1. A list of 10 commonly used commands, with arguments, that they are to choose from random every time they log in and execute within 10 seconds of logging in. The commands on the list could contain things like ?ps -ef | grep (process)? or ?grep susan /var/mail/(username)?.

2. The knowledge that if they do not enter one of these commands within 10 seconds, a lot of annoying things are going to happen for them and for the IS department.

3. The knowledge that nobody outside of the completely loyal employees has any knowledge whatsoever of this list, its conditions, or its use. Further, they are told that this is very sensitive information (remember that they are completely loyal employees).

Now, employee X, as in the first example, logs on to his workstation and checks his mail once or twice a day between the hours of 8:00 AM and 5:00 PM. He very seldom mistypes his password, and usually does not do anything else, perhaps logging off after a short period of time. In addition, he chooses one of the commands on the list and executes them within ten seconds of logging on. An intruder eavesdrops on this employee in some fashion (see the first example) and not only witnesses the use of the login credentials, but witnesses the user check their mail spool for a message from their wife, and witnesses the user proceed to do this and that mundane activity that they always do and then log off.

The normal method of intrusion, in which a standard password is used, is foiled by this system of operational intrusion detection – the attacker in this example will have no reason to waste time grepping mail for ?susan?. After ten seconds, the workstation will stop responding, or better still, will hang convincingly or will send dummy data and screen information. In an abnormal intrusion, with elaborate passwords (number generators, thumb prints, retina scans), where a threat of violence will be involved, this system also foils the attacker. The employee knows that the outside world does not know of the 10-second command set, and does not volunteer information about it, further, the attacker still has no conception of this elaborate system of challenge/response (the challenge being the computer allowing the login, the response being one of the 10 commands). The attacker may still decide to pull the trigger in spite of their (seemingly) successful login, but at least the data is safe.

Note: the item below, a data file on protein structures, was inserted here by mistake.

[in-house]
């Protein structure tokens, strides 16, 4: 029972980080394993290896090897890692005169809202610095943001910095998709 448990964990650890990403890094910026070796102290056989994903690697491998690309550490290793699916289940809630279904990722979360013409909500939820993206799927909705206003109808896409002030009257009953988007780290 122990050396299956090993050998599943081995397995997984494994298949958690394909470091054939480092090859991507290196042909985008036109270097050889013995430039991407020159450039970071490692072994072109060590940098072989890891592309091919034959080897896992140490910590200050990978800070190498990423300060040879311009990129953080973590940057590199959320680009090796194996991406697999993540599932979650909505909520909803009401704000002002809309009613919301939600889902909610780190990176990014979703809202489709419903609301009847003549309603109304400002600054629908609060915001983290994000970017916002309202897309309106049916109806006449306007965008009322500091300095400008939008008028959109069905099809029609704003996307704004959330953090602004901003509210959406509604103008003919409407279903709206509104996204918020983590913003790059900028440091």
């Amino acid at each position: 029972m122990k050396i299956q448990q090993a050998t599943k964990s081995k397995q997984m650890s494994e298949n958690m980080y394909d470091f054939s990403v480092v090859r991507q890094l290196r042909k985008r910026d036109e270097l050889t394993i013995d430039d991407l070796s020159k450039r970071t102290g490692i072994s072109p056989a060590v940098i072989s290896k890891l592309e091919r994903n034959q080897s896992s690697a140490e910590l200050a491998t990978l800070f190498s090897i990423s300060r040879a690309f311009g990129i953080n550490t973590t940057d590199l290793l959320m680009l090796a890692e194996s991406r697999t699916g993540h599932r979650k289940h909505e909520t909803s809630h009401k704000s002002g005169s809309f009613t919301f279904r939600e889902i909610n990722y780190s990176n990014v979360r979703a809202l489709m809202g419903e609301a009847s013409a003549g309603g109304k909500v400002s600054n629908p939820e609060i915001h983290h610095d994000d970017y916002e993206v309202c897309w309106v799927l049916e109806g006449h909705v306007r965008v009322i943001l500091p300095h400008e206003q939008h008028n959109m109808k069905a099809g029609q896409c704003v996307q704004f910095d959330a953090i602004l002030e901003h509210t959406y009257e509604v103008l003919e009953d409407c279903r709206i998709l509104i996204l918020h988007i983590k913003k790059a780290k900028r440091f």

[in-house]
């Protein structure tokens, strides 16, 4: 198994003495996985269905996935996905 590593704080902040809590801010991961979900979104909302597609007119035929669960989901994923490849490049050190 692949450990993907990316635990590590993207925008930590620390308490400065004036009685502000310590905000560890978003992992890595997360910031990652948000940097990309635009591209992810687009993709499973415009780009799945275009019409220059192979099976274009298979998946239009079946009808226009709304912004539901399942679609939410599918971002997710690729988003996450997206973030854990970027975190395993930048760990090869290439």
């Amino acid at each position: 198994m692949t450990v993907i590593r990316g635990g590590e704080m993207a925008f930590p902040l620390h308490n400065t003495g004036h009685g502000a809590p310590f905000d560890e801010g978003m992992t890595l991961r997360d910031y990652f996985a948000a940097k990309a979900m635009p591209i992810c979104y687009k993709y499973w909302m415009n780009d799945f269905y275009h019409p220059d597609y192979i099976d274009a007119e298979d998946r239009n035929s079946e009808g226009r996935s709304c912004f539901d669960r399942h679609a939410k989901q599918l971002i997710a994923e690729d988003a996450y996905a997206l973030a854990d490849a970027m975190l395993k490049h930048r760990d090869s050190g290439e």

Certainly the above example is crude, but it serves to show how a thoughtful system of operational IDS can foil even the most sophisticated attackers. Other examples might include a hidden microphone at the workstation, and a system in which every employee is taken aside and instructed to say a unique, innocuous phrase within 10 seconds of logging on ?let?s get to work?, or ?oh heck, I forgot?.?. Unlike traditional voice-print analysis which simply lengthens the password the user is using, this system could remain unnoticed by an intruder, and even when force is used, if the employee can be convinced that the attacker has no knowledge of this system, they will not volunteer it. The attacker, again, will think they have been authenticated, when in reality the data they are seeing is fake and human security is on the way.


The traditional, structural methods of IDS play an important role in the security of a network installation. As has been shown, however, sophisticated attacks that do not violate their ruleset will be successful. Some mechanisms (last login, for instance) will eventually alert the users (if they can be counted on to follow responsible procedures), but only after the fact. Security managers must look farther than strange packets and failed logins if they are to successfully ward off sophisticated attackers. This involves examining the human behavior involved and finding operational mechanisms that will identify intruders that otherwise do not show any characteristics of being an intruder.